“Line Dancing – Make You Want To Hollar and Throw Up Both Your Hands?”, Jeanette Jones
Once people try line dancing, everyone falls in love with it. The good thing about line dancing is that you don’t need a partner to get out there and do “your thang.” One problem about doing “your thang” is when its time to step to your right, you need to step to your right. Line dancing is about coordination and memorization and then you can do “your thang.”
“Born To Move”, BTM, had the pleasure of interviewing Jeannette Jones, (JJ) President, “Praise Line Dance Enterprises.”
BTM – Can you tell us how long this form of dance been around and its origin?
JJ – In the 1800s two lines would form, men on one side, women on the other. The partners would join between the two lines and generally do their own routine down the middle. When they reached the end of the lines, they parted and moved back into their respective lines and the next couple would begin. The Texan’s suggests that one of the most popular country dances of all time, the Texas Two Step.
BTM – How many line dances do you think are out there? Every time I learn one, here comes another.
JJ – There are probably thousands. People make up their dance and call it something and teach it to others and there it is.
BTM – What was your mission for becoming a line dance instructor?
JJ – My mission is to get people moving, regardless of age, race, gender or disability. It started as a social outlet for me. I was depressed and needed interaction with people. I enrolled in a country line dance class, then a soul line dance class with younger people. I really had to step up my game. I really enjoyed the classes and look forward to them. The depression had ceased, I was having fun and loss weight. What more could I ask for? I wanted to share this joy with others and thought how I could use it to glorify the Lord. That’s went I came across “gospel line dancing.”
BTM – Now “Praise Line Dance Enterprises” does both gospel and urban line dance classes, what is the difference?
JJ – My tag line is “Same Dance, Different Music”. Some urban line dances can become very explicit, but that’s not what I teach. The more people get familiar with the steps, they begin to make it their own and take it as far as they want. Of course with gospel music people will improvise the steps but they will not take it out of context.
Cardio – you can burn 300-600 calories in one hour. The average length of a class is 1 ½ -2 hours. In this timeframe you could learn 5-10 dances. Some are simple 3-5 steps, however as the class sessions progress the step combinations become complex.
Exercising your Mind – Memorization is key and you want to go in the same direction as everyone else. People naturally know their right from the left, but let someone call it out “turn right”, someone’s bound to turn left. If you memorize and call out the steps to yourself, that’s a great way to keep up and stay in line with everyone else.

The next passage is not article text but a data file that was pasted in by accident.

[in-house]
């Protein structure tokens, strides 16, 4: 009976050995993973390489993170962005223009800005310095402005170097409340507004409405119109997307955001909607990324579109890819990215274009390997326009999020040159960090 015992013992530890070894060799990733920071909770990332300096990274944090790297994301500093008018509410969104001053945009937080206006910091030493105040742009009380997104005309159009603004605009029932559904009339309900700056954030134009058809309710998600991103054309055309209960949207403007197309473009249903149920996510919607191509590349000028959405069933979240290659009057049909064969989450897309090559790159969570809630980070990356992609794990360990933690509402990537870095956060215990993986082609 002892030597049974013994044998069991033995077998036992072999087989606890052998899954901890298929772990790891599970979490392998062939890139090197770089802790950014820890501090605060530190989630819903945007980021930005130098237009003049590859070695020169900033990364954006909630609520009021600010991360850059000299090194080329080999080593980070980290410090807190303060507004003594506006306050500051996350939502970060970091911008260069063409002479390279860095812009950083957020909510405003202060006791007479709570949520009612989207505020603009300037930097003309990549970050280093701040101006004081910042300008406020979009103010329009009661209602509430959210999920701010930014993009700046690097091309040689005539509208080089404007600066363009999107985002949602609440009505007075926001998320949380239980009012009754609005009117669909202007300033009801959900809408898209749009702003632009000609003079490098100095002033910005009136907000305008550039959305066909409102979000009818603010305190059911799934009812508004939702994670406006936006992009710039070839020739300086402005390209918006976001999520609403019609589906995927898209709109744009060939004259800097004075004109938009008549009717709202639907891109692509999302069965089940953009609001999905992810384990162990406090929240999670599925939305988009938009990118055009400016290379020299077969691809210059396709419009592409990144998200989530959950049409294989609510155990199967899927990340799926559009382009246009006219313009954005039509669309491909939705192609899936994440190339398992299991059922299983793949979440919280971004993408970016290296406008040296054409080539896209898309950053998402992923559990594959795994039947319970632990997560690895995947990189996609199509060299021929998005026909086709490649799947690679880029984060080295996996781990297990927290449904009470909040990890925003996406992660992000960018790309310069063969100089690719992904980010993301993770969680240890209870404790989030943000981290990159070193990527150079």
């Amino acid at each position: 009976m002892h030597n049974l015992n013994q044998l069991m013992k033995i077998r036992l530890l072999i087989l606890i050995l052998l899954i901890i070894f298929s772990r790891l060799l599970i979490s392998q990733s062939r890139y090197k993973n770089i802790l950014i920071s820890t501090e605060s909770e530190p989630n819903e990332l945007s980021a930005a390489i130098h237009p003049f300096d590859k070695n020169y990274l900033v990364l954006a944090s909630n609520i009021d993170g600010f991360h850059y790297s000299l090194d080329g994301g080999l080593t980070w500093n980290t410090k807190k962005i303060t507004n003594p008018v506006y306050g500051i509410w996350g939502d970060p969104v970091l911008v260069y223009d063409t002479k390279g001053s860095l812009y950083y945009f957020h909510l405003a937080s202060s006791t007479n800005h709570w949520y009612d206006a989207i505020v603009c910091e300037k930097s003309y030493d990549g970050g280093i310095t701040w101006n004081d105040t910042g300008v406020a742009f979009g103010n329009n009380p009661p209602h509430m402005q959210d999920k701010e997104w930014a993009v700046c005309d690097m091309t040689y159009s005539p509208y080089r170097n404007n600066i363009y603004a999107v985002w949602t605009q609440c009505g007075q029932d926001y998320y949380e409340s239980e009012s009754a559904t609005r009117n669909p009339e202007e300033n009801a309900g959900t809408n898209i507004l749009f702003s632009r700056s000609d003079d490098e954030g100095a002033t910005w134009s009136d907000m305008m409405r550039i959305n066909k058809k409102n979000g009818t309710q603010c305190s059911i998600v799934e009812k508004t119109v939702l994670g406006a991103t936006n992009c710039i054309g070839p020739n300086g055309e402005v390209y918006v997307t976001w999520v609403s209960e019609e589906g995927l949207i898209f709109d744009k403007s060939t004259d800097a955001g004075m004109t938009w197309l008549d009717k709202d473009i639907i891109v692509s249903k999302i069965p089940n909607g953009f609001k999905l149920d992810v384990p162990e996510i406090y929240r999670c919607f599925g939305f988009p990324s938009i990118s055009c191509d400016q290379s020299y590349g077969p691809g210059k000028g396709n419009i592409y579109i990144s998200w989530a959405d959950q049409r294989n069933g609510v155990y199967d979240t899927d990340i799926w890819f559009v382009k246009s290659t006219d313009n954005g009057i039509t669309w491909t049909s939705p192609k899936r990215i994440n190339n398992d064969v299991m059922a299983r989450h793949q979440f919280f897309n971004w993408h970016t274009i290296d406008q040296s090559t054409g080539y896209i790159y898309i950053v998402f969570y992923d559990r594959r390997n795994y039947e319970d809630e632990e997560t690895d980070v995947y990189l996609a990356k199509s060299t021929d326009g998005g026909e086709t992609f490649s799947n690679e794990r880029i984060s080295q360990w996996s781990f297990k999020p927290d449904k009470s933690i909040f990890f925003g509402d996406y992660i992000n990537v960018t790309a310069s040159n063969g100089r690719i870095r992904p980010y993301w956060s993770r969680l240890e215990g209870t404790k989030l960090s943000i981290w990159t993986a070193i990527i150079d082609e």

Spiritual Connection – Everybody is on one accord. Nobody’s mad because you messed up, bumped into someone or stepped on a foot, people just laugh and continue to have fun. Some people help others learn the moves. It’s a social fellowship for all to enjoy one another.
BTM – Have you noticed improvement in your health?
JJ – YES. I’ve lost 8 pounds in 6 months. My body use to be very stiff especially in the morning, but I’m more flexible. And as I said before my depression had been lifted and demeanor have improved. Thanks to the Lord I really do have a new song and dance.
BTM – Have any participants voiced a difference in their health?
JJ – Yes, some have said they no longer have aching joints and pains. Some loss weight, others it’s an emotional outlet and for some it’s their only social outlet.
BTM – How hard is it to catch on to the movements and is there any one basic or step that is generic?
JJ – People with 2 left feet can line dance because some dances involve just 3 steps that are repeated over and over again to a song. If you memorize and talk the steps out to yourself, it becomes second nature. One basic step in most all line dances is the CHA-CHA. So you got to learn that move.
BTM – Is there an age or health requirement for line dancing classes?
JJ – There is no age requirement but you need to be able to follow the instructor. Some young people have a tendency not to like line dancing because it’s structured and therefore challenging for them. But when they get it, they make the dance their own and sometimes it doesn’t look like the same dance. As far as health requirements, I’ve noticed people with canes, some with deformities, different shapes and sizes, and even in wheel chairs line dancing. Everybody works out to their own abilities.
BTM – Do you know of an instructional television program where an individual can go to learn steps and movements?
JJ – I don’t know of a television program off hand, but one can go to “YouTube” on the internet. You can assess the dance by name, artist or song title and it will show the dance and breakdown each move.
BTM – Thanks Jeannette for taking the time to speak to our readers and we wish you much success! How can one enroll in your class or have you start a class in their area?
JJ – Contact me at firstname.lastname@example.org or 301-356-6406. Last thing I want to say is that “line dancing” can be addictive and can be the best and easiest form of movement that will increase your cardio, stamina and endurance.
It’s all about moving your body to stay healthy, and yes, That’s Enough To Make You Want To Hollar And Throw Up Both Your Hands!
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